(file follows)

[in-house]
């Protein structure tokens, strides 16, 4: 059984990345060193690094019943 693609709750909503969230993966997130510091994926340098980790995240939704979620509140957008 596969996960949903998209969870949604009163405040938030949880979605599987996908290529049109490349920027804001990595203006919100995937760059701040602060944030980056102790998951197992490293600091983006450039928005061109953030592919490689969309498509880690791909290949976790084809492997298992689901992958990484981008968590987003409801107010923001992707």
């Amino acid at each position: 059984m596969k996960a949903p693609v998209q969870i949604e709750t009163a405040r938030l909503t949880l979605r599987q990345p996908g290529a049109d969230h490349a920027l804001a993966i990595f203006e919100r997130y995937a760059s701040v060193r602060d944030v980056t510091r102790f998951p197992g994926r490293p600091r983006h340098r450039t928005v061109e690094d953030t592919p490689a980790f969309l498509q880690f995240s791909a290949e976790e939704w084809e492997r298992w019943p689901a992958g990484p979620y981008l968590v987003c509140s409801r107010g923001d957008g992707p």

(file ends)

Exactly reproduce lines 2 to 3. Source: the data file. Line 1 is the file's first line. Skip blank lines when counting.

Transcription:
């Protein structure tokens, strides 16, 4: 059984990345060193690094019943 693609709750909503969230993966997130510091994926340098980790995240939704979620509140957008 596969996960949903998209969870949604009163405040938030949880979605599987996908290529049109490349920027804001990595203006919100995937760059701040602060944030980056102790998951197992490293600091983006450039928005061109953030592919490689969309498509880690791909290949976790084809492997298992689901992958990484981008968590987003409801107010923001992707």
């Amino acid at each position: 059984m596969k996960a949903p693609v998209q969870i949604e709750t009163a405040r938030l909503t949880l979605r599987q990345p996908g290529a049109d969230h490349a920027l804001a993966i990595f203006e919100r997130y995937a760059s701040v060193r602060d944030v980056t510091r102790f998951p197992g994926r490293p600091r983006h340098r450039t928005v061109e690094d953030t592919p490689a980790f969309l498509q880690f995240s791909a290949e976790e939704w084809e492997r298992w019943p689901a992958g990484p979620y981008l968590v987003c509140s409801r107010g923001d957008g992707p």